The objective of this thesis is to test the validity of the argument that the mandate and activities of the Canadian Radio-television and Telecommunications Commission (CRTC) have created tension in federal-provincial relations, and have contributed, in large measure, to federal-provincial conflict over the issue of pay television.
Following a detailed description of the evolution of pay television in the period of 1972 to 1983, the thesis will conclude that federal-provincial conflict over pay television is simply another variant of federal-provincial discord in the policy area of communications. The thesis will also conclude that the mandate and activities of the CRTC have not contributed, in large measure, to federal-provincial conflict over pay television.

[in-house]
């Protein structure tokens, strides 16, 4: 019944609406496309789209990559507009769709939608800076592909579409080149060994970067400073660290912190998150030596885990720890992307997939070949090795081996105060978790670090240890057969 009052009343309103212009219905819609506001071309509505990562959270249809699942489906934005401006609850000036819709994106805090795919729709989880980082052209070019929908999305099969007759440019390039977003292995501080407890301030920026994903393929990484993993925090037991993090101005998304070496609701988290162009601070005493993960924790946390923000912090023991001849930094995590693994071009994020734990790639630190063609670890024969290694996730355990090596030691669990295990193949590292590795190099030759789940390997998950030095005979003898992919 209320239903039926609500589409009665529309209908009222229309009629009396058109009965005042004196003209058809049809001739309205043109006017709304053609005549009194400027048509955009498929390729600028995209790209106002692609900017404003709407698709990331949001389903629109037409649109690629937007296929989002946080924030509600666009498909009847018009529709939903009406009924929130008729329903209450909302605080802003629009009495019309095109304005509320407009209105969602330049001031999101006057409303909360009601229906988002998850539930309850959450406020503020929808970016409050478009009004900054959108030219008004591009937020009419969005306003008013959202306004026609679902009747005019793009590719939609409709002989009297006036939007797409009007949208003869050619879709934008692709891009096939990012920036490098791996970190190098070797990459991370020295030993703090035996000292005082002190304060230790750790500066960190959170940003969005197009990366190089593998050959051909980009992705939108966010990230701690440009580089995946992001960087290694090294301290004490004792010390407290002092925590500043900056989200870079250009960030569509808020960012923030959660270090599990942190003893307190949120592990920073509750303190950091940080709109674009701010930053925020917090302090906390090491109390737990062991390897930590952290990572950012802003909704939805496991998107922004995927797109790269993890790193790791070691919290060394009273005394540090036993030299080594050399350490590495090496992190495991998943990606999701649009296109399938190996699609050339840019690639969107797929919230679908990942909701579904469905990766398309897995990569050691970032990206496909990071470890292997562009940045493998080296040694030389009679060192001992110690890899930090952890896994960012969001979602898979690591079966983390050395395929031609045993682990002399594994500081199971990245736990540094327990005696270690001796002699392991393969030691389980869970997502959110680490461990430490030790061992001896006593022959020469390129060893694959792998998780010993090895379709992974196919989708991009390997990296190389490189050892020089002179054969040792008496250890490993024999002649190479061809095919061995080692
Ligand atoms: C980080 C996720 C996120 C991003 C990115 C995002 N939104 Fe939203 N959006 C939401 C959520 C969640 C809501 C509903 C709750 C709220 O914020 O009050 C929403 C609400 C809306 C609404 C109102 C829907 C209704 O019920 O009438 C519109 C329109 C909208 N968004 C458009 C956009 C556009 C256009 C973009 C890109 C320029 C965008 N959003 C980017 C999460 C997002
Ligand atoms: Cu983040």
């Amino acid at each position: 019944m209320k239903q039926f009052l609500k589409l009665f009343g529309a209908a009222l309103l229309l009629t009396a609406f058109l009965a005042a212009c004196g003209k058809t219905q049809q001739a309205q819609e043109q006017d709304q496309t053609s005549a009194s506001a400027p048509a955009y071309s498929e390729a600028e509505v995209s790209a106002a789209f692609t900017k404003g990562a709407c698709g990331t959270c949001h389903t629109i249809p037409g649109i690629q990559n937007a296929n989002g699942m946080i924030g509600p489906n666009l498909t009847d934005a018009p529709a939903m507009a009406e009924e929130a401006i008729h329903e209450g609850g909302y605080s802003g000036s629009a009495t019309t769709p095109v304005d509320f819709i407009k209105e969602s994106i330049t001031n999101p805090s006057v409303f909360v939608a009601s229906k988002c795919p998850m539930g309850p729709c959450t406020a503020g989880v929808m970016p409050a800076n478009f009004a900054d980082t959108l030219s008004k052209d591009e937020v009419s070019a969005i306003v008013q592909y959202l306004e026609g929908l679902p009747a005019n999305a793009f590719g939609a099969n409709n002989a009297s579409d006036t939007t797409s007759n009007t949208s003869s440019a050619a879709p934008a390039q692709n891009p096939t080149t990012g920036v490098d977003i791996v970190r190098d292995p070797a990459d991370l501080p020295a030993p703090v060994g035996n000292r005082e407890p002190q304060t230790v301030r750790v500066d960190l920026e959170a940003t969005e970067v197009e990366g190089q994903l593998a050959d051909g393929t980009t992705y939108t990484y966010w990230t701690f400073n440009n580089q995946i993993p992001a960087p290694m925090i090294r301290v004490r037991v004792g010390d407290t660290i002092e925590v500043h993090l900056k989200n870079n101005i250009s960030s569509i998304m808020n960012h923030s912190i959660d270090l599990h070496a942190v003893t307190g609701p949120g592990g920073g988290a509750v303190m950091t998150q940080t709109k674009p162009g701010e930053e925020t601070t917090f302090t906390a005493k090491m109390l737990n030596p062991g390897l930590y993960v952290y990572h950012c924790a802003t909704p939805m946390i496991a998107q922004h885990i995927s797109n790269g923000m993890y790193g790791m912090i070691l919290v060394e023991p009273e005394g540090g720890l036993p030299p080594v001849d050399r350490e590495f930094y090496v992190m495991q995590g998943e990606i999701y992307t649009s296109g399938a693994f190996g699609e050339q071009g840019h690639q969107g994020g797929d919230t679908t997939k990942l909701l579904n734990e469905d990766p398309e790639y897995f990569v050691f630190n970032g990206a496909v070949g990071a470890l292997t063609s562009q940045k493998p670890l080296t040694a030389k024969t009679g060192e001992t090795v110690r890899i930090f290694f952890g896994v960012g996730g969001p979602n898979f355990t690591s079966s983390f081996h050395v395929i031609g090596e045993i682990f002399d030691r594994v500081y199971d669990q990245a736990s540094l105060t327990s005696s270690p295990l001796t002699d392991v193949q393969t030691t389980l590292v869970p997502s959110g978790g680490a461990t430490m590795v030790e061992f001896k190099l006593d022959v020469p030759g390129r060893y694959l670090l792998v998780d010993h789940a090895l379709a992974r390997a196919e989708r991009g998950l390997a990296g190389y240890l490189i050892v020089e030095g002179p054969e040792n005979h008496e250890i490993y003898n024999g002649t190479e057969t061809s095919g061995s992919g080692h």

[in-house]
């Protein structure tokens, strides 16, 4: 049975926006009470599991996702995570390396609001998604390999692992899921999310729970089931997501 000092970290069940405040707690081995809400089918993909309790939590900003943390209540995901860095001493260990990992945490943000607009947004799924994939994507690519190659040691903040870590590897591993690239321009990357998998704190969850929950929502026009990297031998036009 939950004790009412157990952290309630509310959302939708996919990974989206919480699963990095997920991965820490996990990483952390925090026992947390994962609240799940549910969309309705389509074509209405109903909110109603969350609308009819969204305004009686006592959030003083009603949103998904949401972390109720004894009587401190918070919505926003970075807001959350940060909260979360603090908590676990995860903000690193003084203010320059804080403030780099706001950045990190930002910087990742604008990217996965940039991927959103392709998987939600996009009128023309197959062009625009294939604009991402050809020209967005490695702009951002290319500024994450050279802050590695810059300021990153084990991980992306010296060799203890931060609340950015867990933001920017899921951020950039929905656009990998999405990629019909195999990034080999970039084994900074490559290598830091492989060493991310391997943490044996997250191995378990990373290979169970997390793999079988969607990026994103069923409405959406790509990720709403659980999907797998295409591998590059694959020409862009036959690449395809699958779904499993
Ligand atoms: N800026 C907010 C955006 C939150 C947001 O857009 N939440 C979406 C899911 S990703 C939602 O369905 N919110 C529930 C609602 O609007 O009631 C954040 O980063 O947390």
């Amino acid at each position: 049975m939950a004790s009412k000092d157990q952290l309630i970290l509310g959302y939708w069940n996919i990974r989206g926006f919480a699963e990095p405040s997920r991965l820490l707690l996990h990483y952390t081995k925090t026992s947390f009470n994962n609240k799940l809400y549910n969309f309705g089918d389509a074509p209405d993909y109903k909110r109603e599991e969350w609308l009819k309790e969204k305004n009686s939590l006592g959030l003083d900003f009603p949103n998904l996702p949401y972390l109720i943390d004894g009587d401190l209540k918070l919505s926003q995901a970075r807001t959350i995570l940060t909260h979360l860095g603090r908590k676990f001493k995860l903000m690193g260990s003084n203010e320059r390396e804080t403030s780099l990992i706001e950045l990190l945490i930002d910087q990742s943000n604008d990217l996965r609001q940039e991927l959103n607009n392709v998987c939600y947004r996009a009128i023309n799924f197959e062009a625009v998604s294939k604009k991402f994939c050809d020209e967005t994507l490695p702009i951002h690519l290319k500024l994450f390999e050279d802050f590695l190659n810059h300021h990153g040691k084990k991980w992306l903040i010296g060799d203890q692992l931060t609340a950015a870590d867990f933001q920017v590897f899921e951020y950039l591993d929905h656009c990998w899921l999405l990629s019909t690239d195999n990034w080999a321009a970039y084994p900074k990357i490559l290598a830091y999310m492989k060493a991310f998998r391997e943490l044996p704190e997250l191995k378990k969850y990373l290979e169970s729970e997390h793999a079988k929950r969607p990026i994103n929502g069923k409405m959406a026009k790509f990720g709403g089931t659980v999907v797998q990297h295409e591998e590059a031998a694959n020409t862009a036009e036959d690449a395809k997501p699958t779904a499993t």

As a first step in dealing with the problem of federal-provincial conflict over pay television, it is recommended that the federal and the provincial governments address the anachronistic division of powers with respect to communications issues like pay television. It is clear that both the federal and the provincial governments have a vested interest in the development of new programming and non-programming services which will be made available to Canadians in the future. It is imperative that both levels of government acknowledge and respect each others interests in these services. If they do not, the prospect of indefinite conflict will be enhanced.